U.S. Markets open in 8 hrs 3 mins

Gilead Sciences, Inc. (NASDAQ:GILD)'s Could Be A Buy For Its Upcoming Dividend

Simply Wall St

Regular readers will know that we love our dividends at Simply Wall St, which is why it's exciting to see Gilead Sciences, Inc. (NASDAQ:GILD) is about to trade ex-dividend in the next 3 days. This means that investors who purchase shares on or after the 12th of September will not receive the dividend, which will be paid on the 27th of September.

Gilead Sciences's upcoming dividend is US$0.63 a share, following on from the last 12 months, when the company distributed a total of US$2.52 per share to shareholders. Looking at the last 12 months of distributions, Gilead Sciences has a trailing yield of approximately 3.9% on its current stock price of $64.82. We love seeing companies pay a dividend, but it's also important to be sure that laying the golden eggs isn't going to kill our golden goose! As a result, readers should always check whether Gilead Sciences has been able to grow its dividends, or if the dividend might be cut.

Check out our latest analysis for Gilead Sciences

Dividends are typically paid from company earnings. If a company pays more in dividends than it earned in profit, then the dividend could be unsustainable. Gilead Sciences paid out more than half (52%) of its earnings last year, which is a regular payout ratio for most companies. Yet cash flows are even more important than profits for assessing a dividend, so we need to see if the company generated enough cash to pay its distribution. Thankfully its dividend payments took up just 42% of the free cash flow it generated, which is a comfortable payout ratio.

It's positive to see that Gilead Sciences's dividend is covered by both profits and cash flow, since this is generally a sign that the dividend is sustainable, and a lower payout ratio usually suggests a greater margin of safety before the dividend gets cut.

Click here to see the company's payout ratio, plus analyst estimates of its future dividends.

NasdaqGS:GILD Historical Dividend Yield, September 8th 2019

Have Earnings And Dividends Been Growing?

Companies with consistently growing earnings per share generally make the best dividend stocks, as they usually find it easier to grow dividends per share. If business enters a downturn and the dividend is cut, the company could see its value fall precipitously. Fortunately for readers, Gilead Sciences's earnings per share have been growing at 18% a year for the past five years. Gilead Sciences is paying out a bit over half its earnings, which suggests the company is striking a balance between reinvesting in growth, and paying dividends. This is a reasonable combination that could hint at some further dividend increases in the future.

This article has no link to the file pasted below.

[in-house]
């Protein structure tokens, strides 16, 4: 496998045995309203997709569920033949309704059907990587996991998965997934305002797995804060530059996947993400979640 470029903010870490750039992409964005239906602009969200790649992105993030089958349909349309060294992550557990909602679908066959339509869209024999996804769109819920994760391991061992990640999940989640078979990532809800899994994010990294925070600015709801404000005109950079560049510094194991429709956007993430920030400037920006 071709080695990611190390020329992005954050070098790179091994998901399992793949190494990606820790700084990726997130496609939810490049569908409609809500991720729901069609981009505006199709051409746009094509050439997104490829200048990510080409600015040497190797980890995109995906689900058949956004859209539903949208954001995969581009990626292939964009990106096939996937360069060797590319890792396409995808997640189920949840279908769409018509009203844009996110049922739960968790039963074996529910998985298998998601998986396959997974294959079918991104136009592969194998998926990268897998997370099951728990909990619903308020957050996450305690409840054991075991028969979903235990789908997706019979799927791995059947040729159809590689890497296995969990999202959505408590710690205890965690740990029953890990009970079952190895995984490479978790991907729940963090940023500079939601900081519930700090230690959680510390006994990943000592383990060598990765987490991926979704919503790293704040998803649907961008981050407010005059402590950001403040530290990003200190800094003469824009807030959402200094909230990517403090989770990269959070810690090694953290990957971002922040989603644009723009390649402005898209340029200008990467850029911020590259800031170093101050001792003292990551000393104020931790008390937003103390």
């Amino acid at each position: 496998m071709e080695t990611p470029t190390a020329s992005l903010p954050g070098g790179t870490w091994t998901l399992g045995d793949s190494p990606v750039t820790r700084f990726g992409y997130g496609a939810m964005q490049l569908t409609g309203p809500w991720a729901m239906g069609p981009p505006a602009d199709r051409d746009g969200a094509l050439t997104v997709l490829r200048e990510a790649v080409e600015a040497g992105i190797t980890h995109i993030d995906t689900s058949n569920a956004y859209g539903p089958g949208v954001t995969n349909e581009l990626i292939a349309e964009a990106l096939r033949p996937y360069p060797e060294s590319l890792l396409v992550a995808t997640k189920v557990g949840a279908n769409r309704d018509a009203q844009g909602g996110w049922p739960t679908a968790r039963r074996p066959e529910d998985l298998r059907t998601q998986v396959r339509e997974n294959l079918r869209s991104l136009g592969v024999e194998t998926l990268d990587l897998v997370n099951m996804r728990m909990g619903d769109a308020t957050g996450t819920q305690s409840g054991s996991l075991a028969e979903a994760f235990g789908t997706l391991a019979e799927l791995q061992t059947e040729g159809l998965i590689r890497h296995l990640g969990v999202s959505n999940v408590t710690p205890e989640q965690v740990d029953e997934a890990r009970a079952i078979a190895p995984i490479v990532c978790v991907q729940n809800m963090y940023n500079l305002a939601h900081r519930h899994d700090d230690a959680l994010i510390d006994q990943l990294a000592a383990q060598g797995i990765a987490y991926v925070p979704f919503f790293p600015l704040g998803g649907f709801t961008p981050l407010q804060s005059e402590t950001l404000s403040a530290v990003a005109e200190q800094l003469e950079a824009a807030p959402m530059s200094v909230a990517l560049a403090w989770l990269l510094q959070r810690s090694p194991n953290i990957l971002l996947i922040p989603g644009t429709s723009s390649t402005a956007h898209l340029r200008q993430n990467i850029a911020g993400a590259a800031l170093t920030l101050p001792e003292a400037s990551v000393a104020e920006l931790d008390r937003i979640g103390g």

The main way most investors will assess a company's dividend prospects is by checking the historical rate of dividend growth. In the last 4 years, Gilead Sciences has lifted its dividend by approximately 10% a year on average. It's exciting to see that both earnings and dividends per share have grown rapidly over the past few years.

Final Takeaway

Is Gilead Sciences worth buying for its dividend? Gilead Sciences's growing earnings per share and conservative payout ratios make for a decent combination. We also like that it paid out a lower percentage of its cash flow. It's a promising combination that should mark this company worthy of closer attention.

Wondering what the future holds for Gilead Sciences? See what the 23 analysts we track are forecasting, with this visualisation of its historical and future estimated earnings and cash flow

A common investment mistake is buying the first interesting stock you see. Here you can find a list of promising dividend stocks with a greater than 2% yield and an upcoming dividend.

We aim to bring you long-term focused research analysis driven by fundamental data. Note that our analysis may not factor in the latest price-sensitive company announcements or qualitative material.

If you spot an error that warrants correction, please contact the editor at editorial-team@simplywallst.com. This article by Simply Wall St is general in nature. It does not constitute a recommendation to buy or sell any stock, and does not take account of your objectives, or your financial situation. Simply Wall St has no position in the stocks mentioned. Thank you for reading.